160. I am aspiring to make my own starter and bake this bread. Day four pm my levain had risen 2 inches. Day 5 am no change, maybe a scant few bubbles? I fed and have placed back in the warm space but when should I give up on it, scrap and start again? Thanks, Clare

  161. [...] i return, i vow to start a new sourdough starter. and i think i’ll try this recipe. just look at those [...]

  162. I made this on the weekend, I found the loaves proved beautifully however the consistency of the dough was quite loose, therefore I didn’t get a huge amount of rise when baking ( I don’t use bannetons). After baking, the bread just crisps up beautifully and the taste is amazing. I had beautiful holes throughout the bread! This recipe is a winner, I just need to practice more! If anyone has ideas or suggestions, it would be appreciated

  163. I finally was able to get back on track with my poor, 2-month neglected sourdough starter and made your norwich sourdough. I was so happy with the results and that I was able to still shape a batard after not baking anything for a few months.

    I don’t have that much experience with bread baking as it is, but this has given me the confidence to try my hand at a lot more!

    Here’s a link to my flickr page so you can see the results:

    Tonight, I’m making another batch but I’m going to increase the hydration by 5% and see what happens. Cheers!

  164. Hi,
    Everyone is lovin the Norwitch….Thanks!
    Its my first edible sourdough leaf!

    I would like the dough to rise a bit more during proofing.
    The crumb is a bit dense…
    Any thoughts?

  165. Mimi, for a less slack dough, you may need to add less water, or develop the gluten more by mixing it longer. Also, if the loaves failed to spring much in the oven, the loaves may have been overproofed.

    T, lovely loaves!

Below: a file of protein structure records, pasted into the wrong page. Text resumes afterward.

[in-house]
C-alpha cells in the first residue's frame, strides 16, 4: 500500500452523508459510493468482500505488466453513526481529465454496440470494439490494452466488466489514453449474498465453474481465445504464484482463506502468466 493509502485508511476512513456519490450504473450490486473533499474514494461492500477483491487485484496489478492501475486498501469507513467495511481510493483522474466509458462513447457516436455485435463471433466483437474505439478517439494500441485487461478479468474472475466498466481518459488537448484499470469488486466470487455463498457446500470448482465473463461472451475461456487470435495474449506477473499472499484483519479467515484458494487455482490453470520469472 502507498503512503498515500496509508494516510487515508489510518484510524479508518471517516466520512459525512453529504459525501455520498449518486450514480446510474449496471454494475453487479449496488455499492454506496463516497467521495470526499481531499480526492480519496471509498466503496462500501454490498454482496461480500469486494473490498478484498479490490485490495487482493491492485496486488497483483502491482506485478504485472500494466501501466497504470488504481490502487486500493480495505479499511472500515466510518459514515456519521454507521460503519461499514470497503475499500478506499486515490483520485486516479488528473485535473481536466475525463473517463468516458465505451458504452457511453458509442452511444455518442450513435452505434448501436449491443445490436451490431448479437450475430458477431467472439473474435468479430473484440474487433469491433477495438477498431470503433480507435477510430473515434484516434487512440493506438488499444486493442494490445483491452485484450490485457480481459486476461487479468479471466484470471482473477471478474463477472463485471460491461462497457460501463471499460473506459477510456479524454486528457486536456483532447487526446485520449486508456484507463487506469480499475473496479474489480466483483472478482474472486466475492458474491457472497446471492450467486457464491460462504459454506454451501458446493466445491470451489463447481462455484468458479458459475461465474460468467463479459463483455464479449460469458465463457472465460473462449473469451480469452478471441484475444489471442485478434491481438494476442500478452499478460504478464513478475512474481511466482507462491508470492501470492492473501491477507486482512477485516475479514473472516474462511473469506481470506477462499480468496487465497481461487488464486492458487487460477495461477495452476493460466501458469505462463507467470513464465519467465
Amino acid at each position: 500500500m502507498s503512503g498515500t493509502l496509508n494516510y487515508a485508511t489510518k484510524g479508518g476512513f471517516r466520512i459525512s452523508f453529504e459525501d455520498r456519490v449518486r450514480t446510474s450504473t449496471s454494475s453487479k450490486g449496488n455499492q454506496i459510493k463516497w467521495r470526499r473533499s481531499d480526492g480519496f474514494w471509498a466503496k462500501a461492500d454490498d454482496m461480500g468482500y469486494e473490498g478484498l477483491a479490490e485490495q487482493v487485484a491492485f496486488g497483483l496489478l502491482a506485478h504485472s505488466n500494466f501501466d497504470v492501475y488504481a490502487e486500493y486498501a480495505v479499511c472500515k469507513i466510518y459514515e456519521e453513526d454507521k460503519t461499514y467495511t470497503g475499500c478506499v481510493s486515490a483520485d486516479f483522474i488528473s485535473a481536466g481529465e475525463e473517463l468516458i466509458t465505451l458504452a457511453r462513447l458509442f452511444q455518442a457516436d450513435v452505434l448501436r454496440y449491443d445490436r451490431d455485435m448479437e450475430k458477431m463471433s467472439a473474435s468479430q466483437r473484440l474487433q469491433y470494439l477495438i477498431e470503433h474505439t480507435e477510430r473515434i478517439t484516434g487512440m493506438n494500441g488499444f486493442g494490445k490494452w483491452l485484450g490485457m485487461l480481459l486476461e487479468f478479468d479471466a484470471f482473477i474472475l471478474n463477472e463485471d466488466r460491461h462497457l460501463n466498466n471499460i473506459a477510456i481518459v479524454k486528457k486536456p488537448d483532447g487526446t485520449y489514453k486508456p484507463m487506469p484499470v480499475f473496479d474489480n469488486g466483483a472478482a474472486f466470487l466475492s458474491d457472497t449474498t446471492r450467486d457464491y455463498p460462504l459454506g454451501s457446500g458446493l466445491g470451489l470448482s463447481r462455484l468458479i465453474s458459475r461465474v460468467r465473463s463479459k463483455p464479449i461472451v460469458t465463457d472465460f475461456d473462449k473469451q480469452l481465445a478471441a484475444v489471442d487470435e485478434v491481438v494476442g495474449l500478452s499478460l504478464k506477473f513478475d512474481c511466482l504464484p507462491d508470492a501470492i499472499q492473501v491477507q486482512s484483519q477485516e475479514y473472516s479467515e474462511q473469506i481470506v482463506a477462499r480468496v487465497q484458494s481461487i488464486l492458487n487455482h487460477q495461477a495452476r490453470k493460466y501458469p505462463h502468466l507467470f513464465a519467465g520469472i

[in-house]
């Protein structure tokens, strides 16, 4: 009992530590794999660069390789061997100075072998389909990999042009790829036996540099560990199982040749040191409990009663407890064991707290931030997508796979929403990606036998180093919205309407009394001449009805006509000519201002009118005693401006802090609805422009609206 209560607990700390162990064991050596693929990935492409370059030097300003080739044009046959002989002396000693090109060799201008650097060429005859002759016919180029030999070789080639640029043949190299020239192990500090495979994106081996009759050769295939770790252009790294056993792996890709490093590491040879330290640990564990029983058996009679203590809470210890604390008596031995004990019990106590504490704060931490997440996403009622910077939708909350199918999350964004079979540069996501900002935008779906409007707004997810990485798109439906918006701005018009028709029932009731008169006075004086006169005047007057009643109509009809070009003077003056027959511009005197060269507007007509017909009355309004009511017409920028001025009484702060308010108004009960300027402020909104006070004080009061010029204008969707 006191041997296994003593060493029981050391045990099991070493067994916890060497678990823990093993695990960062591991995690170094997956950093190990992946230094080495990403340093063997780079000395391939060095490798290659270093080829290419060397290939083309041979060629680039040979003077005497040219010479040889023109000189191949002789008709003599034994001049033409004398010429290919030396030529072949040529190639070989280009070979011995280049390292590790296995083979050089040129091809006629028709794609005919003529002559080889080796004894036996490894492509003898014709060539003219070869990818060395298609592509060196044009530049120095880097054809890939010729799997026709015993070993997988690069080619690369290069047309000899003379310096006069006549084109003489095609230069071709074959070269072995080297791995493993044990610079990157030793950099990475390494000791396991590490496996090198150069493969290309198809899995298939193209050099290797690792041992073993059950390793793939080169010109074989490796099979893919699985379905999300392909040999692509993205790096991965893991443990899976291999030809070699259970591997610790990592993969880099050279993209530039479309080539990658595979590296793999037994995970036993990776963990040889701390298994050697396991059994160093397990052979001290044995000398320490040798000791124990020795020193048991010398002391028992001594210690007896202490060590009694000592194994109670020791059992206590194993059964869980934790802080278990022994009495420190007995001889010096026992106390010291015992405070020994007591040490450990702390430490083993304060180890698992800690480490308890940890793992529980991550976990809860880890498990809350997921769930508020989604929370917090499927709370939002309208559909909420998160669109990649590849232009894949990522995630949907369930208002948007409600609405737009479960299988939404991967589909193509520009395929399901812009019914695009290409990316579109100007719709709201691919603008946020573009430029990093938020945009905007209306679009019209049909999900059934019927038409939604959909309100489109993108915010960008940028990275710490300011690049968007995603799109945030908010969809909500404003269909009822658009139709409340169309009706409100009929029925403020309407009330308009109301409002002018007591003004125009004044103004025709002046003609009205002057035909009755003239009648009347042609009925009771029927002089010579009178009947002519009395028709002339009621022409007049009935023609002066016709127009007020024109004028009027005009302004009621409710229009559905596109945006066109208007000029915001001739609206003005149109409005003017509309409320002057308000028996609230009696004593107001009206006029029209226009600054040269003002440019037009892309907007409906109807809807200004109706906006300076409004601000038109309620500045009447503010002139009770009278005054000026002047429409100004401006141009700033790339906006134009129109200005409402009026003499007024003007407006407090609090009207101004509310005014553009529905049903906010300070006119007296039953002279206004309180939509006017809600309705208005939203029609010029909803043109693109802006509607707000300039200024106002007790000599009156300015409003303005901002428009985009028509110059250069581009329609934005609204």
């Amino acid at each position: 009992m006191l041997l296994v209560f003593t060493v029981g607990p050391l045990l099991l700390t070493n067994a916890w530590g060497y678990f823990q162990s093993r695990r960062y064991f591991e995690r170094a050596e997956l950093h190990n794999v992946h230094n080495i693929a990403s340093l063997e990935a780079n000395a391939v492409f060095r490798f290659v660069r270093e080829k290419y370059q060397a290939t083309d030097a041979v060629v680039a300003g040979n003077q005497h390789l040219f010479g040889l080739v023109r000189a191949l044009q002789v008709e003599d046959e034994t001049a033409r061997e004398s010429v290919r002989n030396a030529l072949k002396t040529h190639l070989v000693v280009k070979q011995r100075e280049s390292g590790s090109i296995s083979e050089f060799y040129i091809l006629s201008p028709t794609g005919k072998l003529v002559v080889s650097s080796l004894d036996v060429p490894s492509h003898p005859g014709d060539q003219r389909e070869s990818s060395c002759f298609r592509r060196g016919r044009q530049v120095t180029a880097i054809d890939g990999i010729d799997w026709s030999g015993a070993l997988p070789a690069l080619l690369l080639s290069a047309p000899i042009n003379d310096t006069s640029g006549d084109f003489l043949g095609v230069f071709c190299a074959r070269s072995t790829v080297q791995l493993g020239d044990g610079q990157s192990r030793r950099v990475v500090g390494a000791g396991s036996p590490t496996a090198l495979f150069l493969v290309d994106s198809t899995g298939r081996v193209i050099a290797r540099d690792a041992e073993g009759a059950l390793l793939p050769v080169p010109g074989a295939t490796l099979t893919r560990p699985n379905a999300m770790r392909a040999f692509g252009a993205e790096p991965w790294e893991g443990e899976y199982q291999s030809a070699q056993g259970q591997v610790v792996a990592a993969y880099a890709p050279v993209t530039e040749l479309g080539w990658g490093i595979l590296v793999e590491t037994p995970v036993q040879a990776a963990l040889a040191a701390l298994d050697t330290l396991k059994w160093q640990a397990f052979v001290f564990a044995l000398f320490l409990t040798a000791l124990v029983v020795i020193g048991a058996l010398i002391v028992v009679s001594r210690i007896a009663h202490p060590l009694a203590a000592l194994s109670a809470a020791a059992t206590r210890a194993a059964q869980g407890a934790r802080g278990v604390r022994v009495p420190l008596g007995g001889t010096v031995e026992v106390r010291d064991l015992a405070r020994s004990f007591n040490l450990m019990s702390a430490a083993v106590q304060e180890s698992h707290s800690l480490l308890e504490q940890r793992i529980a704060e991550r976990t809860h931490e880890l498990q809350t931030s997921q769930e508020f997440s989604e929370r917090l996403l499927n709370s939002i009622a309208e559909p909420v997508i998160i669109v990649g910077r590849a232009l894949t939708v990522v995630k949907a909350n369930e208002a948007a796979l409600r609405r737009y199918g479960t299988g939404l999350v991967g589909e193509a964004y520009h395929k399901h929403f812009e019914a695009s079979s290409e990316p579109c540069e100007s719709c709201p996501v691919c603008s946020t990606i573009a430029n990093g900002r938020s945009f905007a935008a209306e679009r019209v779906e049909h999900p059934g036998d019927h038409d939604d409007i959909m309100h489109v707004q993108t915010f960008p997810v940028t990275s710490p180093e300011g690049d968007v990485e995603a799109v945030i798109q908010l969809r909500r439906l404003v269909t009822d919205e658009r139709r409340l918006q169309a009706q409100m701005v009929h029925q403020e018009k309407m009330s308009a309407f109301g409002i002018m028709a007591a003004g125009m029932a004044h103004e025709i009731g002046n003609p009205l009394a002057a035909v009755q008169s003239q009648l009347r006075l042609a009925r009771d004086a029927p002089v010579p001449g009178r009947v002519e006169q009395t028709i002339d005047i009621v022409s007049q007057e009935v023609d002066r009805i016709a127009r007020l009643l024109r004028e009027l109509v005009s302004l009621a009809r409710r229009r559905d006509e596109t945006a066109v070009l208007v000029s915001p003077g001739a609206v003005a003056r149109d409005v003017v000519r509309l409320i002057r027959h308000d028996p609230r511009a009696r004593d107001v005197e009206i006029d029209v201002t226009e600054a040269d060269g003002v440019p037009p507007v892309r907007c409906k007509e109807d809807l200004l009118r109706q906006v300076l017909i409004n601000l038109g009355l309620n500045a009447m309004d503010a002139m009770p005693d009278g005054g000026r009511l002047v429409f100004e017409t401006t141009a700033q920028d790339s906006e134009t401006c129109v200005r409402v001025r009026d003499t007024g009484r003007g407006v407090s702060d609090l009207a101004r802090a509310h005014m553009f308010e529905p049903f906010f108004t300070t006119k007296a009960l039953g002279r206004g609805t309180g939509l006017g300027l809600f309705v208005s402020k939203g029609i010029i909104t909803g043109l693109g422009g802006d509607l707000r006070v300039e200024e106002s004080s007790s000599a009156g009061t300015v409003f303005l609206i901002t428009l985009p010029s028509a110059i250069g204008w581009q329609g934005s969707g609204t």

David, dense crumb can mean you need more water in the dough, less or more mixing, and/or longer or shorter proofing. I.e., it could be just about anything! I’m planning to write a post about dense crumb soon.

  166. Thanks Susan. I just baked another two loaves, one sprang up amazingly in the oven, the other when I slashed it ( still practicing the technique) didn’t rise as much but still beautiful. I may try the less water & see what happens. Don’t think I am over proving as after the rest/retard they go to the fridge overnight & baked in the hot oven the next day. Will try less water & see what happens!

  167. Hi there. I think my starter is ready to go and I am anxious to bake some sourdough, however, I have neither a couche nor a banneton nor any other type of shaping device other than a solitary crappy old nonstick loaf pan. I do have an enameled cast iron dutch oven. Can I proof and bake it in that? Or is there another trick?

  168. Masha, you can proof your loaves in just about anything:
    For baking, a preheated cast iron dutch oven can be used in lieu of a baking stone.

  169. I made this bread today and it turned out wonderfully. I got loaves with a thick, crunchy, golden crust and moist, slightly sour interior. I think this is one of the best breads I’ve ever baked! Thanks for sharing!

  170. Susan, your blog is a joy! I spent yesterday baking Finnish Rye, 47% Rye, Miche with Wholewheat starter and am finishing off two Norwich loaves. After a little practice, and taking my courage in both hands with the Finnish Rye (to paraphrase, “it’s dough, but not as we know it”), I am confident to recommend your site to anyone new to sourdough baking. Particularly the Norwich- what a little star! My humble thanks.

  171. Hi Susan,

    When you say mix for 3-4 minutes, do you mean in a KitchenAid-style mixer or a commercial one?



  172. Bob, this is in a home countertop mixer. However, you should judge sufficient mixing by gluten development, not by the clock!

  173. [...] final recipe, for the crusty sourdough loaf below, comes from the website Wild Yeast and is considered an advanced recipe. It’s written for [...]

  174. Thanks Susan. I don’t go by the clock. Just curious, as it takes me longer (maybe 7 minutes) to get to moderate development.


  175. [...] little toss with some olive oil, vinegar, salt and pepper, and a side of homemade sourdough bread (my new favorite recipe uses rye) and some Tillamook butter. Farmers Market [...]

  176. I *loved* your suggestion to save some of the dough for pizza. We tried it last night and it made a wonderful crust! Can’t wait to do it again!

  177. [...] water, which I never tried before.  I am very interested in the taste of the bread.  I will make Susan’s new favorite Pain Au Levain that I have made more than 60 loaves so far, which will be easily compared to the other [...]